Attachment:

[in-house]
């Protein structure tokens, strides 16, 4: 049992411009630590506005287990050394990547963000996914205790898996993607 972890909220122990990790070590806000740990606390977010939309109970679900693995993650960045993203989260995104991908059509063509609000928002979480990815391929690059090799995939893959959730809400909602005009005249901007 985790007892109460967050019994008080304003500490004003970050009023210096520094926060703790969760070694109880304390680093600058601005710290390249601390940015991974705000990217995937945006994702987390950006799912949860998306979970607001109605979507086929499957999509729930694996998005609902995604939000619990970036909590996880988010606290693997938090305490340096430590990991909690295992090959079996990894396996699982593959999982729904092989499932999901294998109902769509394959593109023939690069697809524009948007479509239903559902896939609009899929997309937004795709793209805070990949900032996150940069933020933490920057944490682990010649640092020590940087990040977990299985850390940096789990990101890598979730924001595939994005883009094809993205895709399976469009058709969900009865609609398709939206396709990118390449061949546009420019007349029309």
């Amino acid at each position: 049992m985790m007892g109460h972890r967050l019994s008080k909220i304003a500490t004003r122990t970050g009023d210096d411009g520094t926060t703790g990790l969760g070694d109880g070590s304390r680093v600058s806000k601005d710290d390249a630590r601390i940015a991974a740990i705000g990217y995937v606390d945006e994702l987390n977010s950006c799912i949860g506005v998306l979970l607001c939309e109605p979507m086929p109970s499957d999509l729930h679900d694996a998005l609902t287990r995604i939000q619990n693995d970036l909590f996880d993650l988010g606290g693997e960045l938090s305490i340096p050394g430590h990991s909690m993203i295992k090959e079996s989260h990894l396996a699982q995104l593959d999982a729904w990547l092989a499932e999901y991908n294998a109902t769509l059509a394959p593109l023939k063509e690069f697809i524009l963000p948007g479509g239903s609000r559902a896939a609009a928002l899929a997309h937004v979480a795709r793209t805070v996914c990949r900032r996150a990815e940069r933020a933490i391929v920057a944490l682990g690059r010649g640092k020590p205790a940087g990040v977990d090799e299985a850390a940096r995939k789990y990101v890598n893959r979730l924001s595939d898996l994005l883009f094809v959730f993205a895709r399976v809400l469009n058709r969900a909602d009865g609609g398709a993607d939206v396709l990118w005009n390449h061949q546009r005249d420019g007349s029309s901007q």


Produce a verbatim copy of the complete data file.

[in-house]
């Protein structure tokens, strides 16, 4: 049992411009630590506005287990050394990547963000996914205790898996993607 972890909220122990990790070590806000740990606390977010939309109970679900693995993650960045993203989260995104991908059509063509609000928002979480990815391929690059090799995939893959959730809400909602005009005249901007 985790007892109460967050019994008080304003500490004003970050009023210096520094926060703790969760070694109880304390680093600058601005710290390249601390940015991974705000990217995937945006994702987390950006799912949860998306979970607001109605979507086929499957999509729930694996998005609902995604939000619990970036909590996880988010606290693997938090305490340096430590990991909690295992090959079996990894396996699982593959999982729904092989499932999901294998109902769509394959593109023939690069697809524009948007479509239903559902896939609009899929997309937004795709793209805070990949900032996150940069933020933490920057944490682990010649640092020590940087990040977990299985850390940096789990990101890598979730924001595939994005883009094809993205895709399976469009058709969900009865609609398709939206396709990118390449061949546009420019007349029309």
């Amino acid at each position: 049992m985790m007892g109460h972890r967050l019994s008080k909220i304003a500490t004003r122990t970050g009023d210096d411009g520094t926060t703790g990790l969760g070694d109880g070590s304390r680093v600058s806000k601005d710290d390249a630590r601390i940015a991974a740990i705000g990217y995937v606390d945006e994702l987390n977010s950006c799912i949860g506005v998306l979970l607001c939309e109605p979507m086929p109970s499957d999509l729930h679900d694996a998005l609902t287990r995604i939000q619990n693995d970036l909590f996880d993650l988010g606290g693997e960045l938090s305490i340096p050394g430590h990991s909690m993203i295992k090959e079996s989260h990894l396996a699982q995104l593959d999982a729904w990547l092989a499932e999901y991908n294998a109902t769509l059509a394959p593109l023939k063509e690069f697809i524009l963000p948007g479509g239903s609000r559902a896939a609009a928002l899929a997309h937004v979480a795709r793209t805070v996914c990949r900032r996150a990815e940069r933020a933490i391929v920057a944490l682990g690059r010649g640092k020590p205790a940087g990040v977990d090799e299985a850390a940096r995939k789990y990101v890598n893959r979730l924001s595939d898996l994005l883009f094809v959730f993205a895709r399976v809400l469009n058709r969900a909602d009865g609609g398709a993607d939206v396709l990118w005009n390449h061949q546009r005249d420019g007349s029309s901007q």